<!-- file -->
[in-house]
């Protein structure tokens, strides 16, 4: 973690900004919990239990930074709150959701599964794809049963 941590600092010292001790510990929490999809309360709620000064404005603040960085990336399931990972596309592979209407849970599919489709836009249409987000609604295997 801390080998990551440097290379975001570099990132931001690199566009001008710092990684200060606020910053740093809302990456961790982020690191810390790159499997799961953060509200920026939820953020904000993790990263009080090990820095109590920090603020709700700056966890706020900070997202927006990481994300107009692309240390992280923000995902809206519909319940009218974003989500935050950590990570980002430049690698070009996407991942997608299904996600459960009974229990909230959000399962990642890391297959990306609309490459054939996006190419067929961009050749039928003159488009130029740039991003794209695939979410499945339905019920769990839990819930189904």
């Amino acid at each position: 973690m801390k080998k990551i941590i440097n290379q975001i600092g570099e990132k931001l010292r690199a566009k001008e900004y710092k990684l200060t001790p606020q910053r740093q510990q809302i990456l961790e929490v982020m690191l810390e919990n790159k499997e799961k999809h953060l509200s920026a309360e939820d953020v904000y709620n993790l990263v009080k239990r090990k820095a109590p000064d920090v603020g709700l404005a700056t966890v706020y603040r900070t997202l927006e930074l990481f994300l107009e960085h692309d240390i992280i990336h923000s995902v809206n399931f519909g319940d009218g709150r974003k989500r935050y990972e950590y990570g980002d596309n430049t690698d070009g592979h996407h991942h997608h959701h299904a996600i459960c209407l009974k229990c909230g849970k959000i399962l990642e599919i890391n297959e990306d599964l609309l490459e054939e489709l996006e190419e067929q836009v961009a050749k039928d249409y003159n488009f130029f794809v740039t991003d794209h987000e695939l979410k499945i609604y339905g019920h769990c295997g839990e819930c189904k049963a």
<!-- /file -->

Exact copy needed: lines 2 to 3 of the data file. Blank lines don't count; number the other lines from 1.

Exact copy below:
């Protein structure tokens, strides 16, 4: 973690900004919990239990930074709150959701599964794809049963 941590600092010292001790510990929490999809309360709620000064404005603040960085990336399931990972596309592979209407849970599919489709836009249409987000609604295997 801390080998990551440097290379975001570099990132931001690199566009001008710092990684200060606020910053740093809302990456961790982020690191810390790159499997799961953060509200920026939820953020904000993790990263009080090990820095109590920090603020709700700056966890706020900070997202927006990481994300107009692309240390992280923000995902809206519909319940009218974003989500935050950590990570980002430049690698070009996407991942997608299904996600459960009974229990909230959000399962990642890391297959990306609309490459054939996006190419067929961009050749039928003159488009130029740039991003794209695939979410499945339905019920769990839990819930189904």
């Amino acid at each position: 973690m801390k080998k990551i941590i440097n290379q975001i600092g570099e990132k931001l010292r690199a566009k001008e900004y710092k990684l200060t001790p606020q910053r740093q510990q809302i990456l961790e929490v982020m690191l810390e919990n790159k499997e799961k999809h953060l509200s920026a309360e939820d953020v904000y709620n993790l990263v009080k239990r090990k820095a109590p000064d920090v603020g709700l404005a700056t966890v706020y603040r900070t997202l927006e930074l990481f994300l107009e960085h692309d240390i992280i990336h923000s995902v809206n399931f519909g319940d009218g709150r974003k989500r935050y990972e950590y990570g980002d596309n430049t690698d070009g592979h996407h991942h997608h959701h299904a996600i459960c209407l009974k229990c909230g849970k959000i399962l990642e599919i890391n297959e990306d599964l609309l490459e054939e489709l996006e190419e067929q836009v961009a050749k039928d249409y003159n488009f130029f794809v740039t991003d794209h987000e695939l979410k499945i609604y339905g019920h769990c295997g839990e819930c189904k049963a």